HIROSHIMA, Japan — Six young Chinese women arrived in this historic city three summers ago, among the tens of thousands of apprentices brought to Japan each year on the promise of job training, good pay and a chance at a better life back home.
Instead, the women say, they were subjected to 16-hour workdays assembling cellphones at below the minimum wage, with little training of any sort, all under the auspices of a government-approved “foreign trainee” program that critics call industrial Japan’s dirty secret.
“My head hurt, my throat stung,” said Zhang Yuwei, 23, who operated a machine that printed cellphone keypads, battling fumes that she said made the air so noxious that managers would tell Japanese employees to avoid her work area. Ms. Zhang says she was let go last month after her employer found that she and five compatriots had complained to a social worker about their work conditions. A Japanese lawyer is now helping the group sue their former employer, seeking back pay and damages totaling $207,000.
Critics say foreign trainees have become an exploited source of cheap labor in a country with one of the world’s most rapidly aging populations and lowest birthrates. All but closed to immigration, Japan faces an acute labor shortage, especially for jobs at the country’s hardscrabble farms or small family-run factories. “The mistreatment of trainees appears to be widespread,” said Shoichi Ibusuki, a human rights lawyer based in Tokyo.
From across Asia, about 190,000 trainees — migrant workers in their late teens to early 30s — now toil in factories and farms in Japan. They have been brought to the country, in theory, to learn technical expertise under an international aid program started by the Japanese government in the 1990s. For businesses, the government-sponsored trainee program has offered a loophole to hiring foreign workers. But with little legal protection, the indentured work force is exposed to substandard, sometimes even deadly, working conditions, critics say.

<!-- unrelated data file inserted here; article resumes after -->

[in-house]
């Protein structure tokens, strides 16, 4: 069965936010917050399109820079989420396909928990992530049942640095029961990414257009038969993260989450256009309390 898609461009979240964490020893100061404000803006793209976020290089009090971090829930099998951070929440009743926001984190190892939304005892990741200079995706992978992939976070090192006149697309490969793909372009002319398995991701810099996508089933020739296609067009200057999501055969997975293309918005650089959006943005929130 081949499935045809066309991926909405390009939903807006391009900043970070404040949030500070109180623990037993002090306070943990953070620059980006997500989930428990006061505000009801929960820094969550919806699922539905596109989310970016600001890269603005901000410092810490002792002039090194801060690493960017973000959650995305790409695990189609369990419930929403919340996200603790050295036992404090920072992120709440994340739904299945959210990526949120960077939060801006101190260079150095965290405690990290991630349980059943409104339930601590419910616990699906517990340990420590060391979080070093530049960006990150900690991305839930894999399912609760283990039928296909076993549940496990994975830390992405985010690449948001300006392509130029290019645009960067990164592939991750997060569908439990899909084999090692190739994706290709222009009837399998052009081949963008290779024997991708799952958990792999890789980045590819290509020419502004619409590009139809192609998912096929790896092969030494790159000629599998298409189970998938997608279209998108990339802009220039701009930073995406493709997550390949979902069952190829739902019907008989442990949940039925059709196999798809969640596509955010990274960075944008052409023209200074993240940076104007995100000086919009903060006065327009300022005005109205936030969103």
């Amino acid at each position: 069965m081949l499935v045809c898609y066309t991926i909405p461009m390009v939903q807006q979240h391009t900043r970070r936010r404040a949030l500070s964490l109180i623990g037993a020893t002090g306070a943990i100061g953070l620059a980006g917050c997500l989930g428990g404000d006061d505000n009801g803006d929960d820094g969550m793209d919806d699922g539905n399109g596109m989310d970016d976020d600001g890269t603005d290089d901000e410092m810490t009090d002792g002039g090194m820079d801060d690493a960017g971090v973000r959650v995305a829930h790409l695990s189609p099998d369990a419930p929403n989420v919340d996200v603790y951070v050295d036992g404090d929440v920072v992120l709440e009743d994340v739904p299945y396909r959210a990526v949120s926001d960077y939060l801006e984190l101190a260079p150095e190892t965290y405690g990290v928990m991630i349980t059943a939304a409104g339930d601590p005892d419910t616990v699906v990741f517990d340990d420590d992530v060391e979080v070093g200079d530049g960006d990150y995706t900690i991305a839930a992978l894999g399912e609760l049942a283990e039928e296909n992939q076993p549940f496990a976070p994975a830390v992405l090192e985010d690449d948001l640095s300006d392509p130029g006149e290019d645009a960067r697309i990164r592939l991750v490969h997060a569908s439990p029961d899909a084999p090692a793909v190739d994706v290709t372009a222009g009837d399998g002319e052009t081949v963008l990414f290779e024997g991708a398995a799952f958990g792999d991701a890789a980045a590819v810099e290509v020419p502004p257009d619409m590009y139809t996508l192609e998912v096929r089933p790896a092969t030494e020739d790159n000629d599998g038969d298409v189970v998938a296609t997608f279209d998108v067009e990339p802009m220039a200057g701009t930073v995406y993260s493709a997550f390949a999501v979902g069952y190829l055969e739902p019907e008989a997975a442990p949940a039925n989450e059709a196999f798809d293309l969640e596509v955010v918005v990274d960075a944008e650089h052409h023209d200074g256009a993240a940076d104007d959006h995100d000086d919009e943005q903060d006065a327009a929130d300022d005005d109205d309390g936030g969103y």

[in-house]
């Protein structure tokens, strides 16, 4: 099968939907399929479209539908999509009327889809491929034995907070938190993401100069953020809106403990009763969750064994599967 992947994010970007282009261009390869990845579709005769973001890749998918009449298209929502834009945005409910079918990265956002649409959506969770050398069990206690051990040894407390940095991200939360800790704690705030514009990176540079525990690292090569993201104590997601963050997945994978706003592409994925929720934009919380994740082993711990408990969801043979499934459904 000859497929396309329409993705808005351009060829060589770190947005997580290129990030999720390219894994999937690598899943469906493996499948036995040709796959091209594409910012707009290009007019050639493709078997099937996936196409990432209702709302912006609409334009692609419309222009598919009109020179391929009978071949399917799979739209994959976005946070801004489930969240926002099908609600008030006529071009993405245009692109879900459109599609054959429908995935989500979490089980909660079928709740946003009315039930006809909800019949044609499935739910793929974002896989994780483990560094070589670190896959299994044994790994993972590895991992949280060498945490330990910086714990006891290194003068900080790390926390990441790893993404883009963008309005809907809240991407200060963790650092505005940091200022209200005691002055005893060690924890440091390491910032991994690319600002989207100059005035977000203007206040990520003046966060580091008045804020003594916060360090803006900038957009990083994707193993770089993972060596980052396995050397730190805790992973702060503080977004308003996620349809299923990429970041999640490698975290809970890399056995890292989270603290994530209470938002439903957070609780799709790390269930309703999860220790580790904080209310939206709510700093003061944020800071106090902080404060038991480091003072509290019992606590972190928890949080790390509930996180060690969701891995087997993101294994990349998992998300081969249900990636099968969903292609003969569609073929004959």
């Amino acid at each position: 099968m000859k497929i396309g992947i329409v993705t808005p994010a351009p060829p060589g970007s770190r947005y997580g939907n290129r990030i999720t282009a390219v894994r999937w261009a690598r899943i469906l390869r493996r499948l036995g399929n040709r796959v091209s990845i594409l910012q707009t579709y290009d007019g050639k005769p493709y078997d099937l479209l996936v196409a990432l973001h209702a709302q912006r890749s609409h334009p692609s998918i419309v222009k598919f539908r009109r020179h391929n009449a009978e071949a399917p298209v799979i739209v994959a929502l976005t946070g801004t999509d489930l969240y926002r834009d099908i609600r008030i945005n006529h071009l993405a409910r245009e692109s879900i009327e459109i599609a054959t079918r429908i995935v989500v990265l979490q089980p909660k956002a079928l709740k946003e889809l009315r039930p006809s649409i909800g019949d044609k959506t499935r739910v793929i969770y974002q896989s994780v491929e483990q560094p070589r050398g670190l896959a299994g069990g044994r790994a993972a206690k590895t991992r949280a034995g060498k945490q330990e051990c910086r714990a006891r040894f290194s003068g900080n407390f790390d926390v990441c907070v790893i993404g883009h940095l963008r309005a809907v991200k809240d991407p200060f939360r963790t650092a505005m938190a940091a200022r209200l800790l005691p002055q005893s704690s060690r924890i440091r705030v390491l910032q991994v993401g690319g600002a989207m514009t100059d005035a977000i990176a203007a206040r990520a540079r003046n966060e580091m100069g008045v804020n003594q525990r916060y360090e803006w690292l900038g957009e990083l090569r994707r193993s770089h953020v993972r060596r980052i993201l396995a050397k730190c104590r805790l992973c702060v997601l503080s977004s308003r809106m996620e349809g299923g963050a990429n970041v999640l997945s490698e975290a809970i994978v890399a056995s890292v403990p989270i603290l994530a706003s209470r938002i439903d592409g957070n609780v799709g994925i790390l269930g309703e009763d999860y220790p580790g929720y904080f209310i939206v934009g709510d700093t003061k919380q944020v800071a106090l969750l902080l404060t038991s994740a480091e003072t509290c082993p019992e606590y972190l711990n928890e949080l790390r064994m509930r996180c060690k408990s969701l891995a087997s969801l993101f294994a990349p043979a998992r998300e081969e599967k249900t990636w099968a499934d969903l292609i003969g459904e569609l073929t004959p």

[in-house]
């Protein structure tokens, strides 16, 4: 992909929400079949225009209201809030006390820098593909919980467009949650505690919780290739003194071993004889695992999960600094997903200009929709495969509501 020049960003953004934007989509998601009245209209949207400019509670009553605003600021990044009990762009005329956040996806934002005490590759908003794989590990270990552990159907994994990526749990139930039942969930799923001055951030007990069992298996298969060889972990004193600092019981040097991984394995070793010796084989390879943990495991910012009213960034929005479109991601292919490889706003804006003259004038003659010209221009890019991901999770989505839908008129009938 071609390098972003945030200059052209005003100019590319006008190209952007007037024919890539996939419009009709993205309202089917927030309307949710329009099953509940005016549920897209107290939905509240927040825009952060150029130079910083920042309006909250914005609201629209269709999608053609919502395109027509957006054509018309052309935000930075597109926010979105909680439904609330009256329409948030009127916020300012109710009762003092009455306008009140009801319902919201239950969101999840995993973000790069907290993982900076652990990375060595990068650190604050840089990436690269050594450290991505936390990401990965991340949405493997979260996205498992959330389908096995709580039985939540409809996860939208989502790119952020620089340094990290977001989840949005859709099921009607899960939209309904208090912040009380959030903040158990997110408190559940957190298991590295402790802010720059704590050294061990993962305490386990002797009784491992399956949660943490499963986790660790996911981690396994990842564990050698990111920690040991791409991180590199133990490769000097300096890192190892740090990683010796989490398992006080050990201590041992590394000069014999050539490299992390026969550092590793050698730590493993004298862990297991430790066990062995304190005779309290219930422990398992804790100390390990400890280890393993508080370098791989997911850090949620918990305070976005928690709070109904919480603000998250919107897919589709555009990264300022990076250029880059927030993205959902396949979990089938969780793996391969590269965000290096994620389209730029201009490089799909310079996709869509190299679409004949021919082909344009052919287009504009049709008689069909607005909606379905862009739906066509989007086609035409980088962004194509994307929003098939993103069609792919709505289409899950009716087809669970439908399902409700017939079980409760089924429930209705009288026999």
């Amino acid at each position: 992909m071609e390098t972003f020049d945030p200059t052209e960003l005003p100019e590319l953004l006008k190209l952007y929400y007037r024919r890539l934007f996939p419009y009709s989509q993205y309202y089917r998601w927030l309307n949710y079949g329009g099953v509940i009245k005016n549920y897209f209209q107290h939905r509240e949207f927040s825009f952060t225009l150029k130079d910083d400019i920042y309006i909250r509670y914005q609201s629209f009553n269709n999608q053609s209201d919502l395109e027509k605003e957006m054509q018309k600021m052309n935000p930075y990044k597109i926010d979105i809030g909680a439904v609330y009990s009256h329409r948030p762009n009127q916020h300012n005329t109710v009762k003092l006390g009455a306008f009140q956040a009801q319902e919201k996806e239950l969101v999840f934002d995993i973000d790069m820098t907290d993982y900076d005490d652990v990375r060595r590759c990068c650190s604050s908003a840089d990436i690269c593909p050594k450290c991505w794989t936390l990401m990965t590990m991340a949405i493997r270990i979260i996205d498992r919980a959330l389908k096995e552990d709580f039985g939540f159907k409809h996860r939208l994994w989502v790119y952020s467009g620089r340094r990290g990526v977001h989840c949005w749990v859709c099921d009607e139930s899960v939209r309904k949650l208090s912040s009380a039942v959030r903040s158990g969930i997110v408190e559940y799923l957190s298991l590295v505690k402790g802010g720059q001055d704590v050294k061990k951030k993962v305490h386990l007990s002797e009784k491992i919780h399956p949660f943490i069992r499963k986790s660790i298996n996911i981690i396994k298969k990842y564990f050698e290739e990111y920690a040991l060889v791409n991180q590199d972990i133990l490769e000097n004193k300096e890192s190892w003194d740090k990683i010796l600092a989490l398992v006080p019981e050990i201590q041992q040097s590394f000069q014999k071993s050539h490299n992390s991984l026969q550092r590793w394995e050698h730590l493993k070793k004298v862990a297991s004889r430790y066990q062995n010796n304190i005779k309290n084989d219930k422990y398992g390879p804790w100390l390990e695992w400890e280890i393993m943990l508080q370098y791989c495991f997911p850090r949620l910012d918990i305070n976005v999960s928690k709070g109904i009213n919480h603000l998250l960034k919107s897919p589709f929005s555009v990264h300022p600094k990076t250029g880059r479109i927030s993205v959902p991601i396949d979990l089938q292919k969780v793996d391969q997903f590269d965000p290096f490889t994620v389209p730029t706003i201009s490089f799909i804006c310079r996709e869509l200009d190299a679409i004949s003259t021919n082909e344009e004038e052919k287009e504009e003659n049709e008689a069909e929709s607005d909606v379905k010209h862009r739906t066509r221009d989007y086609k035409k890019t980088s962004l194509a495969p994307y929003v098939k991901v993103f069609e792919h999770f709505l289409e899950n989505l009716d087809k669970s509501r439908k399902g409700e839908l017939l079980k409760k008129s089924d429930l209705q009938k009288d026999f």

Government records show that at least 127 of the trainees have died since 2005 — or one of about every 2,600 trainees, which experts say is a high death rate for young people who must pass stringent physicals to enter the program. Many deaths involved strokes or heart failure that worker rights groups attribute to the strain of excessive labor.
The Justice Ministry found more than 400 cases of mistreatment of trainees at companies across Japan in 2009, including failing to pay legal wages and exposing trainees to dangerous work conditions. This month, labor inspectors in central Japan ruled that a 31-year-old Chinese trainee, Jiang Xiaodong, had died from heart failure induced by overwork.
Under pressure by human rights groups and a string of court cases, the government has begun to address some of the program’s worst abuses. The United Nations has urged Japan to scrap it altogether. After one year of training, during which the migrant workers receive subsistence pay below the minimum wage, trainees are allowed to work for two more years in their area of expertise at legal wage levels. But interviews with labor experts and a dozen trainees indicate that the foreign workers seldom achieve those pay rates.